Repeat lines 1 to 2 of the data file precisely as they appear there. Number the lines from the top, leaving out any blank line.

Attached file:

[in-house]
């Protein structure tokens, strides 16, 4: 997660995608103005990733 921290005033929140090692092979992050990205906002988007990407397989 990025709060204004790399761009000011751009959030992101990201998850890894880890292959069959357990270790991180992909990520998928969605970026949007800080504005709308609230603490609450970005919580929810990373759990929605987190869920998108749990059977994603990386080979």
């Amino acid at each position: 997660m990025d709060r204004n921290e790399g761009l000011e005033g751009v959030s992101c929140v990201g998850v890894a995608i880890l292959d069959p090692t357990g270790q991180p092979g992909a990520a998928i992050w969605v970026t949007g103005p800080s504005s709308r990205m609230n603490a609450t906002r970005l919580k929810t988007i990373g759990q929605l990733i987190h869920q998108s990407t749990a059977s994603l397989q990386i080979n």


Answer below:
[in-house]
């Protein structure tokens, strides 16, 4: 997660995608103005990733 921290005033929140090692092979992050990205906002988007990407397989 990025709060204004790399761009000011751009959030992101990201998850890894880890292959069959357990270790991180992909990520998928969605970026949007800080504005709308609230603490609450970005919580929810990373759990929605987190869920998108749990059977994603990386080979």